I’ve been surprised (pleasantly) by two summer movies thus far. I’ve already written about and continually sing praises to Iron Man. On a whim, I recently went to see Kung Fu Panda with a couple of friends. It’s not that I had low expectations…I didn’t really have any at all. I just knew that it had maintained a sufficiently high rating on the tomameter since its release. Turns out, Kung Fu Panda was funny from start to finish with good animation, great voice acting, and the requisite spiritual/moral/life lessons that can apply to children and adults alike.
Kung Fu Panda tells the story of Po (Jack Black), a young panda trapped in his father’s noodle restaurant. Though his father has high hopes for his son’s food service future, Po has aspirations to be a great Kung Fu master. Po knows all the legends by heart and can imitate some of the moves…those that work well with his overweight, bulky frame that is. Yet as luck would have it, Oogway (Randall Duk Kim), the resident kung fu master, holds a challenge in the village to elect a new master that will inevitably face the menacing Tai Lung (Ian McShane) who, it has been prophesied, will escape from his imprisonment.
Po has stiff training and competition ahead in the form of Kung Fu greats, Tigress (Angelina Jolie), Monkey (Jackie Chan), Mantis (Seth Rogen), Viper (Lucy Liu), and Crane (David Cross). Yet what Po lacks in physical build, he more than makes up for in perseverance and heart. He garners a certain respect for kung fu that his more capable allies and adversaries do not. These intangibles, along with a bit of luck serve him well in his show down with Tai Lung at the end of the film.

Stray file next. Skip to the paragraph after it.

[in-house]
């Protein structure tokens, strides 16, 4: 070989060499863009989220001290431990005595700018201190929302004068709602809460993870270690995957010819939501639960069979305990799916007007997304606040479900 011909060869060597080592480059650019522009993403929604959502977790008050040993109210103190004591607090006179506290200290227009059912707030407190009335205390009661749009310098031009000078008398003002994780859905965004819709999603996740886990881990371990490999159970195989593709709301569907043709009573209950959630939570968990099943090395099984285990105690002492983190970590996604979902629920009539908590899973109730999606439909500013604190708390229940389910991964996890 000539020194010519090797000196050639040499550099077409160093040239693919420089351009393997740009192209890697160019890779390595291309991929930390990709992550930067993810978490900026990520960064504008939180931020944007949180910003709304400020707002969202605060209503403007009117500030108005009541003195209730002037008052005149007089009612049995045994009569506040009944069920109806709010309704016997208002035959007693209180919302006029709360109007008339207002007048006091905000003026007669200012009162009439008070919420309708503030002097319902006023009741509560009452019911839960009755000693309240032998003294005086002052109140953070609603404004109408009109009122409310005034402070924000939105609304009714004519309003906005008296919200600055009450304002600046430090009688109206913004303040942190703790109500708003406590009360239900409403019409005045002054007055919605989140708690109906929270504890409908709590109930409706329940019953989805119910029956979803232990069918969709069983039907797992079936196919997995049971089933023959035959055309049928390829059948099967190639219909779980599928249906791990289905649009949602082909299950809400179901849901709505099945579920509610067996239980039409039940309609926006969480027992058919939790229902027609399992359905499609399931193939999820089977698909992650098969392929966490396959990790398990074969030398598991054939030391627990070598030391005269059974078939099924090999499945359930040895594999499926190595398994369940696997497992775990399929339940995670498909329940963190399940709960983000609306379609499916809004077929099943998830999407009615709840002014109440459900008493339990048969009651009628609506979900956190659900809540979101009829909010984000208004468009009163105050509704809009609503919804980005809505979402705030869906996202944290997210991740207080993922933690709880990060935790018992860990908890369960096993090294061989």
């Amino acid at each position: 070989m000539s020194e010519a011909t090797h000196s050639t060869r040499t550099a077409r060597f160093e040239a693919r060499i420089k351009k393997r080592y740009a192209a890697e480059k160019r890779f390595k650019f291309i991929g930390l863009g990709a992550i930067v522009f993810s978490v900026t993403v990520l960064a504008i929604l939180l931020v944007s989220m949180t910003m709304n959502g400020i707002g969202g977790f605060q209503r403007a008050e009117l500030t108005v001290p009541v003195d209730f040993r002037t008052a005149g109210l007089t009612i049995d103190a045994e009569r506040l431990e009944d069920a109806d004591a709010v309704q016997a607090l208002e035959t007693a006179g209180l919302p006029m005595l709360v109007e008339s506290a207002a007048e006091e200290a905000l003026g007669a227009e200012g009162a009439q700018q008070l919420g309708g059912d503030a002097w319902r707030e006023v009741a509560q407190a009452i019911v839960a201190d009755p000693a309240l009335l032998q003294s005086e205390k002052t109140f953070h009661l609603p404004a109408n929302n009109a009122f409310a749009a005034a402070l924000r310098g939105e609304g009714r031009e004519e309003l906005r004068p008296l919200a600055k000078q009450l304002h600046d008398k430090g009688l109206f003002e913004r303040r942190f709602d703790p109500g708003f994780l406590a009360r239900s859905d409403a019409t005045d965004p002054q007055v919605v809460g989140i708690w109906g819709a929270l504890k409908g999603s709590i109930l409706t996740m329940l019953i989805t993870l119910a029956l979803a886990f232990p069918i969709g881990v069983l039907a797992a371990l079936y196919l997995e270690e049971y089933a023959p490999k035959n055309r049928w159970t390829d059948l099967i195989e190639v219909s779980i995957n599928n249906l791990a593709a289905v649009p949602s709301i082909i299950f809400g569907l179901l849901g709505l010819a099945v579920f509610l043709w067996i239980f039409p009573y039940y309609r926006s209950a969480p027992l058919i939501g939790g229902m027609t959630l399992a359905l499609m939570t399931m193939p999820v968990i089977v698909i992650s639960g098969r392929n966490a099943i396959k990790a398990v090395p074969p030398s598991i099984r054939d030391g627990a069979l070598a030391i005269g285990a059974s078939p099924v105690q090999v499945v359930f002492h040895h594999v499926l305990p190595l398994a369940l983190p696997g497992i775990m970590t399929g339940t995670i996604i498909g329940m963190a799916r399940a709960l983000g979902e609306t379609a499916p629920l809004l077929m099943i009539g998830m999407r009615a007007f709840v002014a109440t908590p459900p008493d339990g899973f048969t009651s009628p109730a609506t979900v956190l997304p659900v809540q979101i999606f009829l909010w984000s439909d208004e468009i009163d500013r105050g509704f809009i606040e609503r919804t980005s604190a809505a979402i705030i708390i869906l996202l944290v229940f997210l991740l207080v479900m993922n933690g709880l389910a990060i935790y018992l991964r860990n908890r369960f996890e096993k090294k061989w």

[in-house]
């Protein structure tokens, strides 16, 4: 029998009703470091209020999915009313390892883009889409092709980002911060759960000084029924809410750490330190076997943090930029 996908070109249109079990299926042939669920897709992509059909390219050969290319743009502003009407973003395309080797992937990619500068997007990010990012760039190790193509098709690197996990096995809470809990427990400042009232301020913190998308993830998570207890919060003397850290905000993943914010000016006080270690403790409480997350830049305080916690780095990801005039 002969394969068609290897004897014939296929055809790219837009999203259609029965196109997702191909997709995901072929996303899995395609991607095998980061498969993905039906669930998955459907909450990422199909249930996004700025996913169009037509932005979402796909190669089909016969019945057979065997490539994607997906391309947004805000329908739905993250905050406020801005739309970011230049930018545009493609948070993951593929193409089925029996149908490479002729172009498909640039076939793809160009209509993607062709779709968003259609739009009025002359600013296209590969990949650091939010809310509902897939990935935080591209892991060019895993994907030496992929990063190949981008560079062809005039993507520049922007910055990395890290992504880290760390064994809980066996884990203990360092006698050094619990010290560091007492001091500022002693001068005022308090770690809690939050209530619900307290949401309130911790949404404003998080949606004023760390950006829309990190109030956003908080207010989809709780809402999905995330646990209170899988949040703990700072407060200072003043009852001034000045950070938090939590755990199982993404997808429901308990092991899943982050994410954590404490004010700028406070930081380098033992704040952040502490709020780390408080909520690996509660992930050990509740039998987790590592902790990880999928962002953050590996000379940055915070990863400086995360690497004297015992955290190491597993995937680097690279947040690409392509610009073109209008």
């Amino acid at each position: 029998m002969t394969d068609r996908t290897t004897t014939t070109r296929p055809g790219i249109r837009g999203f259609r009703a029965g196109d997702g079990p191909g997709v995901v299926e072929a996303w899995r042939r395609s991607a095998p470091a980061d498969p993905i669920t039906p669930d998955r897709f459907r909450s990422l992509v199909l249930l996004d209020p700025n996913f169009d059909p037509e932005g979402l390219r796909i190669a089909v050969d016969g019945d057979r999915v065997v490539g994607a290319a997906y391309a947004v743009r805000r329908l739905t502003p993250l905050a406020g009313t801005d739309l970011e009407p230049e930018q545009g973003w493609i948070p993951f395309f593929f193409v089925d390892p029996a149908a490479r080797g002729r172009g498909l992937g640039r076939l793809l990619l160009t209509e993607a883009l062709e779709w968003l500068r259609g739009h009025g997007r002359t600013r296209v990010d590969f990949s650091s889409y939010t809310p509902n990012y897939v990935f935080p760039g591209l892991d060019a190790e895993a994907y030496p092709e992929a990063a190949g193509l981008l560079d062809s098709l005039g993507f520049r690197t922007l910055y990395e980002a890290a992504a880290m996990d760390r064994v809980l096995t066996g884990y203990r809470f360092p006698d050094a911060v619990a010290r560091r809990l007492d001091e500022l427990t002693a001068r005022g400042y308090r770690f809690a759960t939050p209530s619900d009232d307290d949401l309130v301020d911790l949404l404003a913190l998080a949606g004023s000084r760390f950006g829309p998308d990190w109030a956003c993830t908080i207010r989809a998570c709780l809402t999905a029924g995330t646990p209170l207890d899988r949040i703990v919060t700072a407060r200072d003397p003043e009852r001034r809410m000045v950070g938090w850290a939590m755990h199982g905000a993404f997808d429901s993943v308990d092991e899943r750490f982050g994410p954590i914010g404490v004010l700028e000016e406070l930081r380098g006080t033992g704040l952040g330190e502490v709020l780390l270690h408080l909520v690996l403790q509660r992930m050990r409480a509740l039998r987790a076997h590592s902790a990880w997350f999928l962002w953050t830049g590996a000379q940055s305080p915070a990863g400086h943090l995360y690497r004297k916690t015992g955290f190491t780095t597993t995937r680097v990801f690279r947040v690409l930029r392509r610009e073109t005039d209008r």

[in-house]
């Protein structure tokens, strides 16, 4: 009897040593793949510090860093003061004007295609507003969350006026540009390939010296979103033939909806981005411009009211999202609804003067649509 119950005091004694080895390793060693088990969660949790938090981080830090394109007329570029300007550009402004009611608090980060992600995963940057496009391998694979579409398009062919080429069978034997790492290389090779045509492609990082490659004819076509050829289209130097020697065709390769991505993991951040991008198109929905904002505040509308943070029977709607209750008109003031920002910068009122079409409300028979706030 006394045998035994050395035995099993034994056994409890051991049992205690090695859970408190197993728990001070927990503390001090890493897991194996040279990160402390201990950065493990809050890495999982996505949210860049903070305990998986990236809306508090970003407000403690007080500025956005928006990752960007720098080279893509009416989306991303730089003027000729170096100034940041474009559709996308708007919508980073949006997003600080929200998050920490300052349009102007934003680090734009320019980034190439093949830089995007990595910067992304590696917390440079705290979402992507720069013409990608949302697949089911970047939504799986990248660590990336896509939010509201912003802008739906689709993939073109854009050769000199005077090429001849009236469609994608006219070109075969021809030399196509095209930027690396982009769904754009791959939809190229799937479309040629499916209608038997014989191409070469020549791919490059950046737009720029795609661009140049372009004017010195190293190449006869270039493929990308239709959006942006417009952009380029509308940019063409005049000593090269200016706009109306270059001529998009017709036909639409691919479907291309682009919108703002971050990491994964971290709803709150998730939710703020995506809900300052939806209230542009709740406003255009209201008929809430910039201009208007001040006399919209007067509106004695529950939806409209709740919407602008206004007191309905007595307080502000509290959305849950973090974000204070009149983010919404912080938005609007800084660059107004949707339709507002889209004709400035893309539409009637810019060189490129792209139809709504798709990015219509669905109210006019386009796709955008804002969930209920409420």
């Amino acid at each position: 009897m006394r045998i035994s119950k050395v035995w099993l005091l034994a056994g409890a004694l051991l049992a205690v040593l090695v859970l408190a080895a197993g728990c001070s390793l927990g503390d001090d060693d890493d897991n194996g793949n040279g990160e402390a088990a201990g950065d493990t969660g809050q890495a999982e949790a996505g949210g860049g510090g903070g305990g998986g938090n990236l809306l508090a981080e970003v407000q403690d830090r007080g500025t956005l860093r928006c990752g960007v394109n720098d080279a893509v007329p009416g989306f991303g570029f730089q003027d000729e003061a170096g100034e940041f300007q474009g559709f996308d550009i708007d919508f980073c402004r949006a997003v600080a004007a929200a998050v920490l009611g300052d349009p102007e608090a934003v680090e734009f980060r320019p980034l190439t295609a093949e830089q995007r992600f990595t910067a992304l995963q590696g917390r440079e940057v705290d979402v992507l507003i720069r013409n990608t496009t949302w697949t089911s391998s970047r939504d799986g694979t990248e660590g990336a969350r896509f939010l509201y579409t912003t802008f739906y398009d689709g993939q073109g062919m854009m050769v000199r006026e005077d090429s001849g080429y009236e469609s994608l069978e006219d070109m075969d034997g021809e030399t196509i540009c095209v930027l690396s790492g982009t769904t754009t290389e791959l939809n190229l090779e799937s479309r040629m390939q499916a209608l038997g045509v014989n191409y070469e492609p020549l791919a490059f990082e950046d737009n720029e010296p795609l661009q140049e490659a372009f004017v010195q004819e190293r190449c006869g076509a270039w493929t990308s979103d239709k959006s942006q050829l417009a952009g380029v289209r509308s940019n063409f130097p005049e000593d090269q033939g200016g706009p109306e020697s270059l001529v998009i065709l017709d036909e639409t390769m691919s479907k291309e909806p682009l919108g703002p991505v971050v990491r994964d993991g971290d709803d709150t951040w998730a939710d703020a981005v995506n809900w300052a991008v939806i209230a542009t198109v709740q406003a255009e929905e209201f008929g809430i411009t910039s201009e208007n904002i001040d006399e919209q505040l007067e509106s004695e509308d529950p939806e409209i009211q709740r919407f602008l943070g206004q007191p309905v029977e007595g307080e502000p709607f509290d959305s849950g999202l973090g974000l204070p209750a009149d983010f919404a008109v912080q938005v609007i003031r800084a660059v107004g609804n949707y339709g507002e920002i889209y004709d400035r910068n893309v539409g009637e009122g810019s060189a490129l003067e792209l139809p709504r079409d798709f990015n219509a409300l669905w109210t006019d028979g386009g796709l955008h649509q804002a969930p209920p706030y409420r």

Kung Fu Panda trots out a couple of well-worn messages, yet the cute, funny package of a food-loving, chubby, would-be martial artist panda somehow makes them fresh again. Like most animated films with an unassuming hero, we are told that we can achieve our dreams or be whatever we want to be with the requisite hard work. However, what might set Kung Fu Panda apart from its counterparts is the tension that it builds between effort and effortlessness in the attainment of these dreams or identities. Po’s greatest successes in both training and combat often come when he is not really trying at all, or is instead distracted by another desire, more often than not, food. Though Po does his best to become a Kung Fu master, there is also a sense that he exists in a flow as well, being lead to that goal just as much as he strives for it.
As an aside, Tai Lung’s imprisonment and Shifu’s (Dustin Hoffman), Po’s teacher, determination to keep him there brings up an interesting point. When Shifu tries to ensure that Tai Lung cannot possibly escape, his messenger becomes the very means by which Tai Lung manages to escape. In a bit of irony, this seems to suggest that, at times, our attempts to protect ourselves become the ways in which we hurt ourselves or further empower our enemies to do so.
Kung Fu Panda (92 mins) is rated PG for scenes of martial arts violence and is in theaters everywhere.